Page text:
Five days after Donald Trump was elected president, Alex Halderman was on a United Airlines flight from Newark to Los Angeles when he received an urgent email. A respected computer scientist and leading critic of security flaws in America’s voting machines, Halderman was anxious to determine whether there had been foul play during the election. Had machines in Wisconsin or Michigan been hacked? Could faulty software or malfunctioning equipment have skewed the results in Pennsylvania? “Before the election, I had been saying I really, really hope there’s not a hack and that it’s not close,” he says. “Afterwards, I thought, ‘Wait a minute, there’s enough reason here to be concerned.’ ” Now, wedged into a middle seat on the cross-country flight, Halderman stared in disbelief at the email from Barbara Simons, a fellow computer scientist and security expert. Working with Amy Rao, a Silicon Valley CEO and major Democratic fundraiser, Simons had arranged a conference call with John Podesta, Hillary Clinton’s campaign chair, to make the case for taking a closer look at the election results. Could Halderman be on the call in 15 minutes? United’s wi-fi system didn’t allow for in-flight phone calls. But Halderman wasn’t fazed. “I’m blocked,” he emailed Simons, “but I can try.” Within minutes, Halderman had circumvented the wi-fi and established an interface with computers at the University of Michigan, where at 36 he is the youngest full professor in the history of the computer science department. He dialed in to the call but did not speak, afraid of drawing attention to the fact that he was violating the airline’s phone ban.Full Article: Inside the Recount | New Republic.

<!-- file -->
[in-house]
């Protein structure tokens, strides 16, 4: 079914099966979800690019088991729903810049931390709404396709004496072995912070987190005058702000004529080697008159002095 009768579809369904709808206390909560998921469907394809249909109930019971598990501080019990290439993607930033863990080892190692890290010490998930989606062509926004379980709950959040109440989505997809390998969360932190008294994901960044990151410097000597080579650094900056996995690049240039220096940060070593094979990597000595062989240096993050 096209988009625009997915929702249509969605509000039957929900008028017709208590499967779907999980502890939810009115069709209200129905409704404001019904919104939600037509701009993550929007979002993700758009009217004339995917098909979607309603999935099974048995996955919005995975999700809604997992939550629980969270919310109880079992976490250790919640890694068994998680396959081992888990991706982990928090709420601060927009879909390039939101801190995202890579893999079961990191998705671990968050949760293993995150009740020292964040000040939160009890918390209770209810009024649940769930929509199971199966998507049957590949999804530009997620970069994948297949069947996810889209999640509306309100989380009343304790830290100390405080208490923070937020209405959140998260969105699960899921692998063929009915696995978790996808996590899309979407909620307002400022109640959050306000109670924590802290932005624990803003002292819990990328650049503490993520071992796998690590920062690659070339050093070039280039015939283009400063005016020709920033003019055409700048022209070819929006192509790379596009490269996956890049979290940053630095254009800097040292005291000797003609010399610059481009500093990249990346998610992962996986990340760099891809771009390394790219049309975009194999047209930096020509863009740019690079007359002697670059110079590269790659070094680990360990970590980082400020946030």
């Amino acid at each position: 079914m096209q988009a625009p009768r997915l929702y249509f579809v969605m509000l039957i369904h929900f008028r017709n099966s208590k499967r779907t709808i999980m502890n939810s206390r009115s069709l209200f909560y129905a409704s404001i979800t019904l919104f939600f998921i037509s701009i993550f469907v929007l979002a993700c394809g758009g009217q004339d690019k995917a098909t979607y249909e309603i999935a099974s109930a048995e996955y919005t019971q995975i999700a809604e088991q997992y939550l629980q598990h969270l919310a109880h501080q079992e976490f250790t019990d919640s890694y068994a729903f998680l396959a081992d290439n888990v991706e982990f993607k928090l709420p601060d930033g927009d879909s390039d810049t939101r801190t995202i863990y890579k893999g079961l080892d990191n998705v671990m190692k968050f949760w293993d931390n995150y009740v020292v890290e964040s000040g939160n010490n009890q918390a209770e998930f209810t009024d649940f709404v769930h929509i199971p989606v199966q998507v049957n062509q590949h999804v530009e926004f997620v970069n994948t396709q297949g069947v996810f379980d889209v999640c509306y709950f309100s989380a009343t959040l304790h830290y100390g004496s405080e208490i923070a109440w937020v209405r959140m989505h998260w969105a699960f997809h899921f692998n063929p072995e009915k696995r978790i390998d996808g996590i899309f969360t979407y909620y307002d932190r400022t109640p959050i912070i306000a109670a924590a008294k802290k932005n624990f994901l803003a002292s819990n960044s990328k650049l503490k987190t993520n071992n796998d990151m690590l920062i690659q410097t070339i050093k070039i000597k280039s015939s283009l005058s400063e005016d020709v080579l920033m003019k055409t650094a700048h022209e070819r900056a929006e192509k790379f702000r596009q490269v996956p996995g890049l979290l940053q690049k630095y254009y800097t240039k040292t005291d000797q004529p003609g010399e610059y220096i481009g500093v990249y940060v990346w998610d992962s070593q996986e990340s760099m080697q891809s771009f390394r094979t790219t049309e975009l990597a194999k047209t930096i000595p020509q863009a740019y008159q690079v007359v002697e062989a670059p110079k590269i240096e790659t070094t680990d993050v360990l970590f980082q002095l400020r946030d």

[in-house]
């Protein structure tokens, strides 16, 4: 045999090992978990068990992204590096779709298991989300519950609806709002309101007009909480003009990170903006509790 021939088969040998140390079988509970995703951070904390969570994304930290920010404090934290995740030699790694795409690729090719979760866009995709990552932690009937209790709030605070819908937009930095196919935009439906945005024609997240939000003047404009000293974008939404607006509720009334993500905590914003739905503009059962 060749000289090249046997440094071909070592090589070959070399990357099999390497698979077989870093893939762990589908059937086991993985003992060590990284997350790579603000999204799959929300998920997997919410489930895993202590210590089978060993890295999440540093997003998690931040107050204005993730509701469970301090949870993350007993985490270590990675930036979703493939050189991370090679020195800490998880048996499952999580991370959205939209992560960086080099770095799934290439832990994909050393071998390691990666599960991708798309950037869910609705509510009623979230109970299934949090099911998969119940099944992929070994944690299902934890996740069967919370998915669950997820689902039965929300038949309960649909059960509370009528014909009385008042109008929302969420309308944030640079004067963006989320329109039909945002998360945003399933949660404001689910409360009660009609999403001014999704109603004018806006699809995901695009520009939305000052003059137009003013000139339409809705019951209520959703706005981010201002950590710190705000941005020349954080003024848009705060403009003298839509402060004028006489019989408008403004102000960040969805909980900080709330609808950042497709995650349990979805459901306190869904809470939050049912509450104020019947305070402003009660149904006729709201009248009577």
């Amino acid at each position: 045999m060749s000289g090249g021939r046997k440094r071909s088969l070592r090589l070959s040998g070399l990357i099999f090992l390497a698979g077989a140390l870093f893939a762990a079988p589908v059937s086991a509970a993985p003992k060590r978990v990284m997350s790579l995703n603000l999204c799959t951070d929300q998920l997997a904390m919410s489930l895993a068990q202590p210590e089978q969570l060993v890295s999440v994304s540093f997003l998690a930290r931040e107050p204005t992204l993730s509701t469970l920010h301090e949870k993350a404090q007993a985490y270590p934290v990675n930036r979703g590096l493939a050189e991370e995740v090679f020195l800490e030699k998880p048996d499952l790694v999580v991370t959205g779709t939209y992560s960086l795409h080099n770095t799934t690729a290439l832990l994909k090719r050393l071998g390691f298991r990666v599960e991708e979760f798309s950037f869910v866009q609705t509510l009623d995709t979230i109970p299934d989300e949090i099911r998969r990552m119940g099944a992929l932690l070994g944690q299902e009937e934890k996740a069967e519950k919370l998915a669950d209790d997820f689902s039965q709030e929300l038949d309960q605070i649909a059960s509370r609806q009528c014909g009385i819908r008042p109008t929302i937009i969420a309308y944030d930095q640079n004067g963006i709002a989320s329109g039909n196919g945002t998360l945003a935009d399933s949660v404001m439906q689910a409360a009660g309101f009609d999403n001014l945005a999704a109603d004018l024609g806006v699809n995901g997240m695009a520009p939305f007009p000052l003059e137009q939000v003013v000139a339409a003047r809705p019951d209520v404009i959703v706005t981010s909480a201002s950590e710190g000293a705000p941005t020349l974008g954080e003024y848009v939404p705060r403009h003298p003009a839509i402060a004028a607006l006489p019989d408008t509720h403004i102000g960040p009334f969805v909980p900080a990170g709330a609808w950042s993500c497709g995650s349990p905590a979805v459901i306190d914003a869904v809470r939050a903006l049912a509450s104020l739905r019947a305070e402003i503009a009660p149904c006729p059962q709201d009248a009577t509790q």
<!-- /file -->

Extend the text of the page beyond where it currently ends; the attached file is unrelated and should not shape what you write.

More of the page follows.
Feb 15 2017